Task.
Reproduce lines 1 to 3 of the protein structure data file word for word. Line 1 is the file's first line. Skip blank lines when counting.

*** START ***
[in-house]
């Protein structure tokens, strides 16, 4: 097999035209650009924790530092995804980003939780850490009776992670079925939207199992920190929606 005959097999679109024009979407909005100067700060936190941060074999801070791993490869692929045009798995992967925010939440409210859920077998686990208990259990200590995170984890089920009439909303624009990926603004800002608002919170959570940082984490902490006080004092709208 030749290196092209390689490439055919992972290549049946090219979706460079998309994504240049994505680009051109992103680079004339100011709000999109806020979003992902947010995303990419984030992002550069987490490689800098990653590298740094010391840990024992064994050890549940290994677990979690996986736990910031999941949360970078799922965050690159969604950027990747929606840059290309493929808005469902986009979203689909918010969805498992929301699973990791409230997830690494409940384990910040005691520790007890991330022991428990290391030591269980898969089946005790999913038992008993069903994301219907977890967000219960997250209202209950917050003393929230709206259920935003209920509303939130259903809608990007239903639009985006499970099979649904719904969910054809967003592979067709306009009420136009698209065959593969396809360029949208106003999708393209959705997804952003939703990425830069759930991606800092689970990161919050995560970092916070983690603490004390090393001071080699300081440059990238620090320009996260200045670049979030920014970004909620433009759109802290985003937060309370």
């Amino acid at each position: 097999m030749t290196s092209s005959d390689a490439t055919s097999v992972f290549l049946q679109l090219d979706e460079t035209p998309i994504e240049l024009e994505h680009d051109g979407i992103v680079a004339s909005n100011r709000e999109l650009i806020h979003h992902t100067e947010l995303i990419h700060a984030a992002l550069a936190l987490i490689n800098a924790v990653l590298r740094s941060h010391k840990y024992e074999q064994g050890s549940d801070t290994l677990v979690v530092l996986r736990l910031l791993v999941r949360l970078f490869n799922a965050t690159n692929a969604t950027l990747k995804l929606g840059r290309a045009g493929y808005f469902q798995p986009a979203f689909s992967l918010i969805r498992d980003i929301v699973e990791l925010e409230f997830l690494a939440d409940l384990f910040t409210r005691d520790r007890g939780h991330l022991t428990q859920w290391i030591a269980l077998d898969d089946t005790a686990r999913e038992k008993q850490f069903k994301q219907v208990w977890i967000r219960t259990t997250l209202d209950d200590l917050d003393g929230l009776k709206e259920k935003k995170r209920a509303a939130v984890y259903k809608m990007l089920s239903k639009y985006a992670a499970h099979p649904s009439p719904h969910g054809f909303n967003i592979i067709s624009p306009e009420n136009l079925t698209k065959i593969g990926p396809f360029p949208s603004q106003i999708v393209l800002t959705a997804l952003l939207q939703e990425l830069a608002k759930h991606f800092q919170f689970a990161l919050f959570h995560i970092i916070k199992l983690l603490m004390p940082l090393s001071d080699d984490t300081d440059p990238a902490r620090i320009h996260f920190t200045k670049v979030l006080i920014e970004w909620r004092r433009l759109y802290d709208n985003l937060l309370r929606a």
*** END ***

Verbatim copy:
[in-house]
């Protein structure tokens, strides 16, 4: 097999035209650009924790530092995804980003939780850490009776992670079925939207199992920190929606 005959097999679109024009979407909005100067700060936190941060074999801070791993490869692929045009798995992967925010939440409210859920077998686990208990259990200590995170984890089920009439909303624009990926603004800002608002919170959570940082984490902490006080004092709208 030749290196092209390689490439055919992972290549049946090219979706460079998309994504240049994505680009051109992103680079004339100011709000999109806020979003992902947010995303990419984030992002550069987490490689800098990653590298740094010391840990024992064994050890549940290994677990979690996986736990910031999941949360970078799922965050690159969604950027990747929606840059290309493929808005469902986009979203689909918010969805498992929301699973990791409230997830690494409940384990910040005691520790007890991330022991428990290391030591269980898969089946005790999913038992008993069903994301219907977890967000219960997250209202209950917050003393929230709206259920935003209920509303939130259903809608990007239903639009985006499970099979649904719904969910054809967003592979067709306009009420136009698209065959593969396809360029949208106003999708393209959705997804952003939703990425830069759930991606800092689970990161919050995560970092916070983690603490004390090393001071080699300081440059990238620090320009996260200045670049979030920014970004909620433009759109802290985003937060309370």
């Amino acid at each position: 097999m030749t290196s092209s005959d390689a490439t055919s097999v992972f290549l049946q679109l090219d979706e460079t035209p998309i994504e240049l024009e994505h680009d051109g979407i992103v680079a004339s909005n100011r709000e999109l650009i806020h979003h992902t100067e947010l995303i990419h700060a984030a992002l550069a936190l987490i490689n800098a924790v990653l590298r740094s941060h010391k840990y024992e074999q064994g050890s549940d801070t290994l677990v979690v530092l996986r736990l910031l791993v999941r949360l970078f490869n799922a965050t690159n692929a969604t950027l990747k995804l929606g840059r290309a045009g493929y808005f469902q798995p986009a979203f689909s992967l918010i969805r498992d980003i929301v699973e990791l925010e409230f997830l690494a939440d409940l384990f910040t409210r005691d520790r007890g939780h991330l022991t428990q859920w290391i030591a269980l077998d898969d089946t005790a686990r999913e038992k008993q850490f069903k994301q219907v208990w977890i967000r219960t259990t997250l209202d209950d200590l917050d003393g929230l009776k709206e259920k935003k995170r209920a509303a939130v984890y259903k809608m990007l089920s239903k639009y985006a992670a499970h099979p649904s009439p719904h969910g054809f909303n967003i592979i067709s624009p306009e009420n136009l079925t698209k065959i593969g990926p396809f360029p949208s603004q106003i999708v393209l800002t959705a997804l952003l939207q939703e990425l830069a608002k759930h991606f800092q919170f689970a990161l919050f959570h995560i970092i916070k199992l983690l603490m004390p940082l090393s001071d080699d984490t300081d440059p990238a902490r620090i320009h996260f920190t200045k670049v979030l006080i920014e970004w909620r004092r433009l759109y802290d709208n985003l937060l309370r929606a």